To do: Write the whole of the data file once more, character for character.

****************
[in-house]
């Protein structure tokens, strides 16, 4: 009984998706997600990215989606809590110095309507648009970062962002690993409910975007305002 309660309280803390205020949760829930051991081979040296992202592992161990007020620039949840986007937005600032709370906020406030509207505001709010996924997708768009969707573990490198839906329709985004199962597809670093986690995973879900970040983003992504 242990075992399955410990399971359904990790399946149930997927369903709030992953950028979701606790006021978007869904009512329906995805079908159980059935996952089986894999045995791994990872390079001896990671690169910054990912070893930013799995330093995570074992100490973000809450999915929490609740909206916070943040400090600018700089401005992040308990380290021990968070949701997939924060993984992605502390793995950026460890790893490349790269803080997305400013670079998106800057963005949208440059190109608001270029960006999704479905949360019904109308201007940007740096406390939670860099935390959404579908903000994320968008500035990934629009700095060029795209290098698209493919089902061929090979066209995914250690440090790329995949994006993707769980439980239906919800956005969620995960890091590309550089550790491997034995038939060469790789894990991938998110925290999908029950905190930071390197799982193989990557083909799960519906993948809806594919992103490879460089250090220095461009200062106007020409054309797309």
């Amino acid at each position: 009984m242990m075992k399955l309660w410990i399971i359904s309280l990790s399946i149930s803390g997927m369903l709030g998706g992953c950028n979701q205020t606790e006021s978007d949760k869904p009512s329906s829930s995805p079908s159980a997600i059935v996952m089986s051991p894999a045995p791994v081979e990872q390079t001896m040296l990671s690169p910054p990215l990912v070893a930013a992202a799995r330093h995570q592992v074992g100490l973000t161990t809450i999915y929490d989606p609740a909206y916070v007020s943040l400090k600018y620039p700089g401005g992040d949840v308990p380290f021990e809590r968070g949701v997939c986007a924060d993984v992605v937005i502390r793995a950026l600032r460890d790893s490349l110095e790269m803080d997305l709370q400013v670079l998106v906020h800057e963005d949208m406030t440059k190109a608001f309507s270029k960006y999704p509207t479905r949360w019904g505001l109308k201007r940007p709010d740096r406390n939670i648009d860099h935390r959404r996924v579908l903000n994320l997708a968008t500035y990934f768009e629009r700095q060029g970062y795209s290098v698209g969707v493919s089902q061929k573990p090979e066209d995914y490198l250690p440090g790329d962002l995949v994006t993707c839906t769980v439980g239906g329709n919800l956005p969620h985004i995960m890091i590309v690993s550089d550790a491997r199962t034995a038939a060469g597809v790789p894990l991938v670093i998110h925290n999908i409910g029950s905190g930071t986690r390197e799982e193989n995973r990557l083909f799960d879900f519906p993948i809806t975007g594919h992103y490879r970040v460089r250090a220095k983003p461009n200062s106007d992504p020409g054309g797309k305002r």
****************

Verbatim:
[in-house]
């Protein structure tokens, strides 16, 4: 009984998706997600990215989606809590110095309507648009970062962002690993409910975007305002 309660309280803390205020949760829930051991081979040296992202592992161990007020620039949840986007937005600032709370906020406030509207505001709010996924997708768009969707573990490198839906329709985004199962597809670093986690995973879900970040983003992504 242990075992399955410990399971359904990790399946149930997927369903709030992953950028979701606790006021978007869904009512329906995805079908159980059935996952089986894999045995791994990872390079001896990671690169910054990912070893930013799995330093995570074992100490973000809450999915929490609740909206916070943040400090600018700089401005992040308990380290021990968070949701997939924060993984992605502390793995950026460890790893490349790269803080997305400013670079998106800057963005949208440059190109608001270029960006999704479905949360019904109308201007940007740096406390939670860099935390959404579908903000994320968008500035990934629009700095060029795209290098698209493919089902061929090979066209995914250690440090790329995949994006993707769980439980239906919800956005969620995960890091590309550089550790491997034995038939060469790789894990991938998110925290999908029950905190930071390197799982193989990557083909799960519906993948809806594919992103490879460089250090220095461009200062106007020409054309797309």
């Amino acid at each position: 009984m242990m075992k399955l309660w410990i399971i359904s309280l990790s399946i149930s803390g997927m369903l709030g998706g992953c950028n979701q205020t606790e006021s978007d949760k869904p009512s329906s829930s995805p079908s159980a997600i059935v996952m089986s051991p894999a045995p791994v081979e990872q390079t001896m040296l990671s690169p910054p990215l990912v070893a930013a992202a799995r330093h995570q592992v074992g100490l973000t161990t809450i999915y929490d989606p609740a909206y916070v007020s943040l400090k600018y620039p700089g401005g992040d949840v308990p380290f021990e809590r968070g949701v997939c986007a924060d993984v992605v937005i502390r793995a950026l600032r460890d790893s490349l110095e790269m803080d997305l709370q400013v670079l998106v906020h800057e963005d949208m406030t440059k190109a608001f309507s270029k960006y999704p509207t479905r949360w019904g505001l109308k201007r940007p709010d740096r406390n939670i648009d860099h935390r959404r996924v579908l903000n994320l997708a968008t500035y990934f768009e629009r700095q060029g970062y795209s290098v698209g969707v493919s089902q061929k573990p090979e066209d995914y490198l250690p440090g790329d962002l995949v994006t993707c839906t769980v439980g239906g329709n919800l956005p969620h985004i995960m890091i590309v690993s550089d550790a491997r199962t034995a038939a060469g597809v790789p894990l991938v670093i998110h925290n999908i409910g029950s905190g930071t986690r390197e799982e193989n995973r990557l083909f799960d879900f519906p993948i809806t975007g594919h992103y490879r970040v460089r250090a220095k983003p461009n200062s106007d992504p020409g054309g797309k305002r």